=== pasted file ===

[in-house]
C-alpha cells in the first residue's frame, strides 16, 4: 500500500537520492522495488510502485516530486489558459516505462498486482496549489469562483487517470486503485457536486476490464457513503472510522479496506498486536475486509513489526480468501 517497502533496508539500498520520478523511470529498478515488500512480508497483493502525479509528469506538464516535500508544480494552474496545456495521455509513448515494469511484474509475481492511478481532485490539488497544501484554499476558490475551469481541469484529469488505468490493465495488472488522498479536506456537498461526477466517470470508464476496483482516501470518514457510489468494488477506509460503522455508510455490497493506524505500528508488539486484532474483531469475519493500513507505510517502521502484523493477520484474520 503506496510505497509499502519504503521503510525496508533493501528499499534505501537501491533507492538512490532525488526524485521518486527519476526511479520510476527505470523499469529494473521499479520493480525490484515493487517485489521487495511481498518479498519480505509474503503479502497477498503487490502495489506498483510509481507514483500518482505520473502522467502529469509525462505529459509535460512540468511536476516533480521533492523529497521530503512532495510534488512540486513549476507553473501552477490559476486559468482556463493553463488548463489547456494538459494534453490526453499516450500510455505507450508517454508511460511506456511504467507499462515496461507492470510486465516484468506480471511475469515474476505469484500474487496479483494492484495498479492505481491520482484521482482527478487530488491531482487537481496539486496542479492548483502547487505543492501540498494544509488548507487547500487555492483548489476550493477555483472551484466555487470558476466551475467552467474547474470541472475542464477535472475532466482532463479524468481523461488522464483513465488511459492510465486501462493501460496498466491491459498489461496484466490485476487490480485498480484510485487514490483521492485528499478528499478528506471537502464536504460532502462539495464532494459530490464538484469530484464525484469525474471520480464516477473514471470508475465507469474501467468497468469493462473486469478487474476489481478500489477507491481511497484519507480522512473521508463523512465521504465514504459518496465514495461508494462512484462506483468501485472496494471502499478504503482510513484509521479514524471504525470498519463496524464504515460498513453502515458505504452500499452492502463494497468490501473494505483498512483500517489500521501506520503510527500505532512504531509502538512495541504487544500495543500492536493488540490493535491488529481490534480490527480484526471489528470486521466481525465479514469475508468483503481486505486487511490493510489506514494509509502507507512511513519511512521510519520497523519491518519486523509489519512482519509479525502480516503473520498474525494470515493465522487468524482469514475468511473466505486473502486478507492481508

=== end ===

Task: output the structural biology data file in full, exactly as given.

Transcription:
[in-house]
C-alpha cells in the first residue's frame, strides 16, 4: 500500500537520492522495488510502485516530486489558459516505462498486482496549489469562483487517470486503485457536486476490464457513503472510522479496506498486536475486509513489526480468501 517497502533496508539500498520520478523511470529498478515488500512480508497483493502525479509528469506538464516535500508544480494552474496545456495521455509513448515494469511484474509475481492511478481532485490539488497544501484554499476558490475551469481541469484529469488505468490493465495488472488522498479536506456537498461526477466517470470508464476496483482516501470518514457510489468494488477506509460503522455508510455490497493506524505500528508488539486484532474483531469475519493500513507505510517502521502484523493477520484474520 503506496510505497509499502519504503521503510525496508533493501528499499534505501537501491533507492538512490532525488526524485521518486527519476526511479520510476527505470523499469529494473521499479520493480525490484515493487517485489521487495511481498518479498519480505509474503503479502497477498503487490502495489506498483510509481507514483500518482505520473502522467502529469509525462505529459509535460512540468511536476516533480521533492523529497521530503512532495510534488512540486513549476507553473501552477490559476486559468482556463493553463488548463489547456494538459494534453490526453499516450500510455505507450508517454508511460511506456511504467507499462515496461507492470510486465516484468506480471511475469515474476505469484500474487496479483494492484495498479492505481491520482484521482482527478487530488491531482487537481496539486496542479492548483502547487505543492501540498494544509488548507487547500487555492483548489476550493477555483472551484466555487470558476466551475467552467474547474470541472475542464477535472475532466482532463479524468481523461488522464483513465488511459492510465486501462493501460496498466491491459498489461496484466490485476487490480485498480484510485487514490483521492485528499478528499478528506471537502464536504460532502462539495464532494459530490464538484469530484464525484469525474471520480464516477473514471470508475465507469474501467468497468469493462473486469478487474476489481478500489477507491481511497484519507480522512473521508463523512465521504465514504459518496465514495461508494462512484462506483468501485472496494471502499478504503482510513484509521479514524471504525470498519463496524464504515460498513453502515458505504452500499452492502463494497468490501473494505483498512483500517489500521501506520503510527500505532512504531509502538512495541504487544500495543500492536493488540490493535491488529481490534480490527480484526471489528470486521466481525465479514469475508468483503481486505486487511490493510489506514494509509502507507512511513519511512521510519520497523519491518519486523509489519512482519509479525502480516503473520498474525494470515493465522487468524482469514475468511473466505486473502486478507492481508